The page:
Wednesday, August 8, 2012

For Country and God

I was once on an advisory panel for an elected official. It was an unusual panel – we were all Christians of one sort or another, and we functioned as an accountability group. Our job was to meet, and talk, and pray, and be watchful for signs that the official was being captured by the political environment and forgetting the constituency back home. We met once a quarter, usually for breakfast.

We came from different walks of life. Our group included a few pastors, some professional people, a radio personality, and a few conservative activists. We were generally in agreement, but there were few things before us that offered the possibility of disagreement. I generally consider myself to be a conservative, but my conservatism was on the liberal end of the spectrum represented by that advisory group.

Then came the blow-up. The official had voted – one of those procedural votes – for a measure that included some limited provisions for gun control. At the next group meeting, the official ran late, giving more than ample time for the group to bubble, foment, expostulate and otherwise erupt in a frenzy of anger. When the official arrived, he was met by a rather cool reception.

As we ate our cereal and eggs, group member after group member began a lecture. They were furious. Gun control of all things!

I was sitting between an attorney and a well-known conservative activist and organizer. The attorney, like me, had been very quiet. And then it was his turn to speak. “My family and I go to bed at night, and we sometimes hear the gunshots not far away. Something has to change.”

You could have heard a pin drop.

Then it was my turn.

“A few months ago, “I said, “a shopkeeper was murdered in middle of the day in my suburb. Shot at point-blank range. Three minutes before she was killed, my son and a friend were directly across the street, trying to decide where to ride their bikes. They finally agreed on the nearby park, the same park where the killers ran after the shooting and where they were reprehended. This can’t continue.”

Lest you think our statements won the day and turned the tide, you should know that the conservative activist sitting next to me physically moved her chair away from me.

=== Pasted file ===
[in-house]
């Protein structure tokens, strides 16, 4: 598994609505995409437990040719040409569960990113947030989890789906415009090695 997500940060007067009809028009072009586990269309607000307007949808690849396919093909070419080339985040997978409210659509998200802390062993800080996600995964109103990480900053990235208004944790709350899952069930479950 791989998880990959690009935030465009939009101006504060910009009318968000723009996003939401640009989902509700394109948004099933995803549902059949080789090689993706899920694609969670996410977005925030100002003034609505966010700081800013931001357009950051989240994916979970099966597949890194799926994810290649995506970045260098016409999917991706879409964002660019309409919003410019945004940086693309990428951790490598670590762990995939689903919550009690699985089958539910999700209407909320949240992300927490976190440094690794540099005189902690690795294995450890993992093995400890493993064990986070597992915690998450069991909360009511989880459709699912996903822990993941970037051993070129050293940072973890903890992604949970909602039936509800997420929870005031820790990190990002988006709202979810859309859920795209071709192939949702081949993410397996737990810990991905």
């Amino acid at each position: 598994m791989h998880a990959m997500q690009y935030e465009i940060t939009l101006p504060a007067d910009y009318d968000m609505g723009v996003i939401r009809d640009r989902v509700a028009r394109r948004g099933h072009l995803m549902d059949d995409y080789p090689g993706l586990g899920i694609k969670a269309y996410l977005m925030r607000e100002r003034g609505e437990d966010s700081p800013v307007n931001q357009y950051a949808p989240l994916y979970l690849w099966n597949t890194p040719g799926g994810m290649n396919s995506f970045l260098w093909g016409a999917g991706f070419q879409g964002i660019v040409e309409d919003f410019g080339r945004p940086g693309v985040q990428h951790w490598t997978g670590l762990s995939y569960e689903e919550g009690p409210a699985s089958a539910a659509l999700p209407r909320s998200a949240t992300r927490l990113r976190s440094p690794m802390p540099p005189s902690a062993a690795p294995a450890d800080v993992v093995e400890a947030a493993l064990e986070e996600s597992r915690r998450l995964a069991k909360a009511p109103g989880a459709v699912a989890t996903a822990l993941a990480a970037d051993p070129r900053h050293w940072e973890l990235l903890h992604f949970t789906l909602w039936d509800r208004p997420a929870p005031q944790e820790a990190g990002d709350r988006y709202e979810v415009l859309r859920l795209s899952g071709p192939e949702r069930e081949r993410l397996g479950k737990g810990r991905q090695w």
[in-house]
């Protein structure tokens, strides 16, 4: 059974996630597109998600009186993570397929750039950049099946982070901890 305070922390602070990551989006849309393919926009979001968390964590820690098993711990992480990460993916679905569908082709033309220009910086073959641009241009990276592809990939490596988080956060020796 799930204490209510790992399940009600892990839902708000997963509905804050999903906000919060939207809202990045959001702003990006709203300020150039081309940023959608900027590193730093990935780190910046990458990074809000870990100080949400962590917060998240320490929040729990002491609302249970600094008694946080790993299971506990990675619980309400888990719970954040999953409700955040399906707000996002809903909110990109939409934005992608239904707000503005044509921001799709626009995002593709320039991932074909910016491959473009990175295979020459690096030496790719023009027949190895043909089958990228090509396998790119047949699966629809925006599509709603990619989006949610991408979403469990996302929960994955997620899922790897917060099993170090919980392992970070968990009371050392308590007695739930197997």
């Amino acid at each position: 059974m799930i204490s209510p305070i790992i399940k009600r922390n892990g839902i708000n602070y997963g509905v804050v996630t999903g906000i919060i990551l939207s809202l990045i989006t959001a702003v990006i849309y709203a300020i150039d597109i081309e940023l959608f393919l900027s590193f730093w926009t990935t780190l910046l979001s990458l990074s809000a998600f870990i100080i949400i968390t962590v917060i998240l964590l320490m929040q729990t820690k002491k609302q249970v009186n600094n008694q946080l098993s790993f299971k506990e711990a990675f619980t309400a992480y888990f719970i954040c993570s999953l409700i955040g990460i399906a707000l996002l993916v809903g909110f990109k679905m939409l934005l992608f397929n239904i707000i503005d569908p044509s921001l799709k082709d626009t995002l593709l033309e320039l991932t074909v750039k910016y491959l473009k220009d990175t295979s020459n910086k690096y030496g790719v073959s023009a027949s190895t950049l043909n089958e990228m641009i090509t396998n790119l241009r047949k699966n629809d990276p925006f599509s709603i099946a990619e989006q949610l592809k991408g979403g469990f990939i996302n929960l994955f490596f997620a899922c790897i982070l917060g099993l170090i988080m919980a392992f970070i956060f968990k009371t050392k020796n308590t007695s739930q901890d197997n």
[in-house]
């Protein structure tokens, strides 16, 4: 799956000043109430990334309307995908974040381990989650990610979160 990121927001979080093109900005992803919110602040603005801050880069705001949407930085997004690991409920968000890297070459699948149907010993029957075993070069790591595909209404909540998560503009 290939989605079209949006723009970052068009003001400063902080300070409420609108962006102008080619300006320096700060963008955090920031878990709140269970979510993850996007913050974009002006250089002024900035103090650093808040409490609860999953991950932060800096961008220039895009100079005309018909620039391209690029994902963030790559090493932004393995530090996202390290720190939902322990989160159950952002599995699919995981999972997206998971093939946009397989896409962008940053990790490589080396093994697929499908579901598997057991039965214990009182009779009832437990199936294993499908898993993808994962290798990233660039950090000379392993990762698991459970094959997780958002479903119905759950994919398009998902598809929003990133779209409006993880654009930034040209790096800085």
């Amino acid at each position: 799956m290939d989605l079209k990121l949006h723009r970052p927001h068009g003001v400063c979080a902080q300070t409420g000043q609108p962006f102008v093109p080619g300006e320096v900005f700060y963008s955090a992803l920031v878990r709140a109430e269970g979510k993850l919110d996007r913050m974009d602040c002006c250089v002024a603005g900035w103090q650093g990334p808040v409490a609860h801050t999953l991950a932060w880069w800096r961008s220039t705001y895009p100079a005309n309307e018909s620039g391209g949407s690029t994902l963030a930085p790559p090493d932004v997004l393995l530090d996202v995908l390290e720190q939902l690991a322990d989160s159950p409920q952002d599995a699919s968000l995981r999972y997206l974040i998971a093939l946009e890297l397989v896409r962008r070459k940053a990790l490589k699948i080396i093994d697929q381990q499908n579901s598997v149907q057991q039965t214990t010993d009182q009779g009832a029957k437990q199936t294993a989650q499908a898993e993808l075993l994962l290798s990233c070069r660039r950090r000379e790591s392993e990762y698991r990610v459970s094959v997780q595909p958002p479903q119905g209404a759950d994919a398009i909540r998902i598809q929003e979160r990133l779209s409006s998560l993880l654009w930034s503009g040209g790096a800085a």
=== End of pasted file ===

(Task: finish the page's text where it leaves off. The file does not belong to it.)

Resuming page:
And yet – we were all Christians.

“Our woes began,” writes A.W. Tozer in The Pursuit of God, “when God was forced out of His central shrine and ‘things’ were allowed to enter.”

That central shrine? The human heart.

“The roots of our hearts,” he says, “have grown down into things, and we dare not pull up one rootlet lest we die. Things have become necessary to us, a development never originally intended.”

Things can include wealth, pride, success, ambition and physical things like furniture, clothes, and things we collect. And even patriotism and the love of one’s country. One of the group members – a pastor – carried a Bible and a copy of the U.S. Constitution wherever he went.  We all have the tendency to push God out of our hearts and replace Him with – things.

Like Tozer says, it was never intended to be that way. And thus our woes began.

Led by Jason Stasyszen and Sarah Salter, we’re discussing A.W. Tozer’s classic The Pursuit of God. To see what other people are writing about Chapter 2, “The Blessedness of Possessing Nothing,” please visit Jason’s site, Connecting to Impact.


Bill (cycleguy) said...

I'm not sure what the others will be posting about Glynn but you hit the nail on the head. We need to be about our Father's business not replacing Him with things, even a love for our country. We worship Him not an ideal or our independence.

Martha J. M. Orlando said...

This book certainly sounds most interesting and would certainly make all of us take a long, hard look at where our hearts are. In this year of elections, I'm sure the wisdom would be especially valuable and helpful.
Thanks for the insights here, Glynn.

David Rupert said...

Glynn, a stunning post. People wring their hands, but the truth is that Evil exists and men and women follow into it. No amount of laws, legislation or regulation will stop us from the pursuit.

We get sidetracked on so many issues. Really, we should be all about changing hearts.

And I love Tozer...

Dusty Rayburn said...

When God gets crowded out, when we fail to hold Him as our utmost cherished treasure, that is when our woes begin.

All these things that we squabble about and put so much focus upon...they will all pass away. But our Lord will always remain.

jasonS said...

What an accurate assessment of where we are today. We don't pull up the roots because we have made things necessary. The garnishes have become the main dish. We need Him to illuminate those areas and offensive ways so we can come into wholeness in Him. Thanks Glynn.

Fatha Frank said...

Wise words the week after all the hubbub about Chick-fil-A. Just like you mention the minister who carries a copy of the Constitution along with his Bible everywhere it goes there is the cliche: I'd offer my hand to help you, but I have the Bible in one and my gun in the other.

nance said...

i don't have a gun...but i have a very fierce watch cat.